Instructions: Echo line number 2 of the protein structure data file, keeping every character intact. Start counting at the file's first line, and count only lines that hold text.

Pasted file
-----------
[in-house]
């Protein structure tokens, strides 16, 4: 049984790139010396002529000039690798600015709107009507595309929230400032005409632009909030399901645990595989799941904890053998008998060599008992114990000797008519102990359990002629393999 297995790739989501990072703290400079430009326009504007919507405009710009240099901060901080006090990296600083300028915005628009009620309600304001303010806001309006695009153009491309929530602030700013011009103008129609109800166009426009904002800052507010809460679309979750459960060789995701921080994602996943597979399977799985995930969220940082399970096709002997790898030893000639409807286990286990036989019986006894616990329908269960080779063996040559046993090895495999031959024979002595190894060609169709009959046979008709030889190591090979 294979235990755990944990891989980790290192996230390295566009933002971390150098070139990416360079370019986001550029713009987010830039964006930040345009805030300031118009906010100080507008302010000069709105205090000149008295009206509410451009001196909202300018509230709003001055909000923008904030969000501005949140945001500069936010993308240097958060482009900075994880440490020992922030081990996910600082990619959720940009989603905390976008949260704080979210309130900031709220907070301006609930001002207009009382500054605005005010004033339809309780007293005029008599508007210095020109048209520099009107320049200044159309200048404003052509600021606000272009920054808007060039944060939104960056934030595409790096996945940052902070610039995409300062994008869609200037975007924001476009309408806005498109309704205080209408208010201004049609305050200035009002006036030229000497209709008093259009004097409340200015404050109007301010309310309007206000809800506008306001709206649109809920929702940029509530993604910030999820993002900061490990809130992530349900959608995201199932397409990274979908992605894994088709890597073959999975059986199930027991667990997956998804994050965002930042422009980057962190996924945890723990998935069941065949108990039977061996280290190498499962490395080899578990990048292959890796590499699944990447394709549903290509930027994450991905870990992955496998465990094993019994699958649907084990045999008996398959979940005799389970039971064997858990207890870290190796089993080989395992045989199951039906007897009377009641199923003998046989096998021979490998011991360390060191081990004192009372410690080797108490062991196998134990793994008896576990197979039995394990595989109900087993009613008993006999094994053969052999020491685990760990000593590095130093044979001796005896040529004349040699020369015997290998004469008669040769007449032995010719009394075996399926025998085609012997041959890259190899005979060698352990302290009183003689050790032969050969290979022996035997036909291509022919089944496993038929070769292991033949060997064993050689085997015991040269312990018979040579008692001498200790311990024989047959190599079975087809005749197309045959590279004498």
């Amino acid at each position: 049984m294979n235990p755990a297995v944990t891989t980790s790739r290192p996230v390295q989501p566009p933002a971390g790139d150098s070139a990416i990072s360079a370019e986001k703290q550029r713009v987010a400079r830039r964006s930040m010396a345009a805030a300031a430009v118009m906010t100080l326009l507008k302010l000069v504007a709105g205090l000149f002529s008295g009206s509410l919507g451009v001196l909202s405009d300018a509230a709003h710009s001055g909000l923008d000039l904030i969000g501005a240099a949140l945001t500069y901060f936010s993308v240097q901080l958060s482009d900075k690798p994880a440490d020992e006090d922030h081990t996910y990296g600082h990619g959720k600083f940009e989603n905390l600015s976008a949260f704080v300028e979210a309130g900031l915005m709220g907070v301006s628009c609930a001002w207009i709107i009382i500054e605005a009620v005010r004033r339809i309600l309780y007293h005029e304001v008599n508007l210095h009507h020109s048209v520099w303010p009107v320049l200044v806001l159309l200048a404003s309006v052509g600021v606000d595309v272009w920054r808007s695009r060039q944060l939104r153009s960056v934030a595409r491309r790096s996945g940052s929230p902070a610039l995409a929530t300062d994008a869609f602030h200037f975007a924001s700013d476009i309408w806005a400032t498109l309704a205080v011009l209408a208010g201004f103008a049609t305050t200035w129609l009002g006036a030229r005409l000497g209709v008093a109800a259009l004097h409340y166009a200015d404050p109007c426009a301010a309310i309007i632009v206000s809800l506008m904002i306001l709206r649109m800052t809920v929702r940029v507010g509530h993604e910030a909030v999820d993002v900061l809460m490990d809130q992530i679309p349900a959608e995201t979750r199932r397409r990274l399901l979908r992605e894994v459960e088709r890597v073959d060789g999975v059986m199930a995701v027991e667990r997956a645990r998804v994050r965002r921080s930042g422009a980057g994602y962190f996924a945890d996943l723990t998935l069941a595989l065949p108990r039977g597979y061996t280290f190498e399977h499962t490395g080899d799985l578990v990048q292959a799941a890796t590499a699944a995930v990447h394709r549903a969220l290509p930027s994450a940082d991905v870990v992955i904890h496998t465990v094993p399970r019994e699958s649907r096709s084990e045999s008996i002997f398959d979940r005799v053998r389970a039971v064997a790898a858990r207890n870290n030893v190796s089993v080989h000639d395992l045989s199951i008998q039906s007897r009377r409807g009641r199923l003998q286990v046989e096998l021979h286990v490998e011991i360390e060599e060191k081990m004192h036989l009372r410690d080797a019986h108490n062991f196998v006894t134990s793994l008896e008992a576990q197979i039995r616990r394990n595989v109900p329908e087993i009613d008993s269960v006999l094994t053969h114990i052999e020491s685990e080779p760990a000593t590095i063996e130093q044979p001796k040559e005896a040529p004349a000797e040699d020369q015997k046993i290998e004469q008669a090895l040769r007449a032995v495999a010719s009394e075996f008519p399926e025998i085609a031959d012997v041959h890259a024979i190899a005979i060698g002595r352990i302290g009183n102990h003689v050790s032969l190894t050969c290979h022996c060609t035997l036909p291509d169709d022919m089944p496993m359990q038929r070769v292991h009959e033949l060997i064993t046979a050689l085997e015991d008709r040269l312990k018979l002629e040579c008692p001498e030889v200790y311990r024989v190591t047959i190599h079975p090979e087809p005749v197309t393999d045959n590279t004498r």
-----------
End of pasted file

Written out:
């Protein structure tokens, strides 16, 4: 049984790139010396002529000039690798600015709107009507595309929230400032005409632009909030399901645990595989799941904890053998008998060599008992114990000797008519102990359990002629393999 297995790739989501990072703290400079430009326009504007919507405009710009240099901060901080006090990296600083300028915005628009009620309600304001303010806001309006695009153009491309929530602030700013011009103008129609109800166009426009904002800052507010809460679309979750459960060789995701921080994602996943597979399977799985995930969220940082399970096709002997790898030893000639409807286990286990036989019986006894616990329908269960080779063996040559046993090895495999031959024979002595190894060609169709009959046979008709030889190591090979 294979235990755990944990891989980790290192996230390295566009933002971390150098070139990416360079370019986001550029713009987010830039964006930040345009805030300031118009906010100080507008302010000069709105205090000149008295009206509410451009001196909202300018509230709003001055909000923008904030969000501005949140945001500069936010993308240097958060482009900075994880440490020992922030081990996910600082990619959720940009989603905390976008949260704080979210309130900031709220907070301006609930001002207009009382500054605005005010004033339809309780007293005029008599508007210095020109048209520099009107320049200044159309200048404003052509600021606000272009920054808007060039944060939104960056934030595409790096996945940052902070610039995409300062994008869609200037975007924001476009309408806005498109309704205080209408208010201004049609305050200035009002006036030229000497209709008093259009004097409340200015404050109007301010309310309007206000809800506008306001709206649109809920929702940029509530993604910030999820993002900061490990809130992530349900959608995201199932397409990274979908992605894994088709890597073959999975059986199930027991667990997956998804994050965002930042422009980057962190996924945890723990998935069941065949108990039977061996280290190498499962490395080899578990990048292959890796590499699944990447394709549903290509930027994450991905870990992955496998465990094993019994699958649907084990045999008996398959979940005799389970039971064997858990207890870290190796089993080989395992045989199951039906007897009377009641199923003998046989096998021979490998011991360390060191081990004192009372410690080797108490062991196998134990793994008896576990197979039995394990595989109900087993009613008993006999094994053969052999020491685990760990000593590095130093044979001796005896040529004349040699020369015997290998004469008669040769007449032995010719009394075996399926025998085609012997041959890259190899005979060698352990302290009183003689050790032969050969290979022996035997036909291509022919089944496993038929070769292991033949060997064993050689085997015991040269312990018979040579008692001498200790311990024989047959190599079975087809005749197309045959590279004498």